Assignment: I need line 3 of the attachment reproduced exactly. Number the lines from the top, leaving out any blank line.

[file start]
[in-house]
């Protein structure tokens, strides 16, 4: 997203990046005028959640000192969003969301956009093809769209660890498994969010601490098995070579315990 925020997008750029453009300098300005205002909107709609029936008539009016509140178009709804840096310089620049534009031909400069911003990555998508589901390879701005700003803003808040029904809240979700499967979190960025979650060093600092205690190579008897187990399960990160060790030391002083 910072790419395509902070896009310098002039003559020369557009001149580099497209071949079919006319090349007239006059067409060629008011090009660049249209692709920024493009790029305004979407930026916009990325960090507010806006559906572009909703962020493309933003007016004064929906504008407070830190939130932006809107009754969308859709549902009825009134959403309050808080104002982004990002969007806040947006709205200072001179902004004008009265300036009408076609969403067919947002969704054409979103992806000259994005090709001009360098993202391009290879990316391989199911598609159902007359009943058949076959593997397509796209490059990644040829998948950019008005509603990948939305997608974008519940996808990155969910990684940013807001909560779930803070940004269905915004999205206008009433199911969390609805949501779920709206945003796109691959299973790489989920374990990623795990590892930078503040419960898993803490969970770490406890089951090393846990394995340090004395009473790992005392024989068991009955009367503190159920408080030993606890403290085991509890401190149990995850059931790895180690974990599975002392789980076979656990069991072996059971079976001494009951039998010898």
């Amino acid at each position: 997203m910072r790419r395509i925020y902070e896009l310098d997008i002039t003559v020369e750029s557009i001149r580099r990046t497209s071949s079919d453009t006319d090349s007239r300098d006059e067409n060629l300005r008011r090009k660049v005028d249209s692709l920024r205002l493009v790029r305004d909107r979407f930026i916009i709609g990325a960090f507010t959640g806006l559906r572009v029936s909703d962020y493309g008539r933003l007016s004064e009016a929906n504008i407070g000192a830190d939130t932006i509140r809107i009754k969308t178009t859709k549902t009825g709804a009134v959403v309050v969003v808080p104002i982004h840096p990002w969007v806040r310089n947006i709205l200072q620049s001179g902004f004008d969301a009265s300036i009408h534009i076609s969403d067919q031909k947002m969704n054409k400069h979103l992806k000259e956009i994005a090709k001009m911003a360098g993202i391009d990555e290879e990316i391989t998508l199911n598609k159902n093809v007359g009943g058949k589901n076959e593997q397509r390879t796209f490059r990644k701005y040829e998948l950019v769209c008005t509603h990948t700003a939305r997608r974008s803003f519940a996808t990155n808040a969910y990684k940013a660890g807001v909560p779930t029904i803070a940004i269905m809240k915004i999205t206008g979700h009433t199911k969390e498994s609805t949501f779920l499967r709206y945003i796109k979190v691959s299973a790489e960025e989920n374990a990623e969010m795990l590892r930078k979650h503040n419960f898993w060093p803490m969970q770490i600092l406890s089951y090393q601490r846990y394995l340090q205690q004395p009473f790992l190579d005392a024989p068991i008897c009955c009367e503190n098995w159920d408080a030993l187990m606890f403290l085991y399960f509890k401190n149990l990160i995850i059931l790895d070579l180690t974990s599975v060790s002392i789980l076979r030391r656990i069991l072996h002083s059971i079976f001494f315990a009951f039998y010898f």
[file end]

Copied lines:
């Amino acid at each position: 997203m910072r790419r395509i925020y902070e896009l310098d997008i002039t003559v020369e750029s557009i001149r580099r990046t497209s071949s079919d453009t006319d090349s007239r300098d006059e067409n060629l300005r008011r090009k660049v005028d249209s692709l920024r205002l493009v790029r305004d909107r979407f930026i916009i709609g990325a960090f507010t959640g806006l559906r572009v029936s909703d962020y493309g008539r933003l007016s004064e009016a929906n504008i407070g000192a830190d939130t932006i509140r809107i009754k969308t178009t859709k549902t009825g709804a009134v959403v309050v969003v808080p104002i982004h840096p990002w969007v806040r310089n947006i709205l200072q620049s001179g902004f004008d969301a009265s300036i009408h534009i076609s969403d067919q031909k947002m969704n054409k400069h979103l992806k000259e956009i994005a090709k001009m911003a360098g993202i391009d990555e290879e990316i391989t998508l199911n598609k159902n093809v007359g009943g058949k589901n076959e593997q397509r390879t796209f490059r990644k701005y040829e998948l950019v769209c008005t509603h990948t700003a939305r997608r974008s803003f519940a996808t990155n808040a969910y990684k940013a660890g807001v909560p779930t029904i803070a940004i269905m809240k915004i999205t206008g979700h009433t199911k969390e498994s609805t949501f779920l499967r709206y945003i796109k979190v691959s299973a790489e960025e989920n374990a990623e969010m795990l590892r930078k979650h503040n419960f898993w060093p803490m969970q770490i600092l406890s089951y090393q601490r846990y394995l340090q205690q004395p009473f790992l190579d005392a024989p068991i008897c009955c009367e503190n098995w159920d408080a030993l187990m606890f403290l085991y399960f509890k401190n149990l990160i995850i059931l790895d070579l180690t974990s599975v060790s002392i789980l076979r030391r656990i069991l072996h002083s059971i079976f001494f315990a009951f039998y010898f």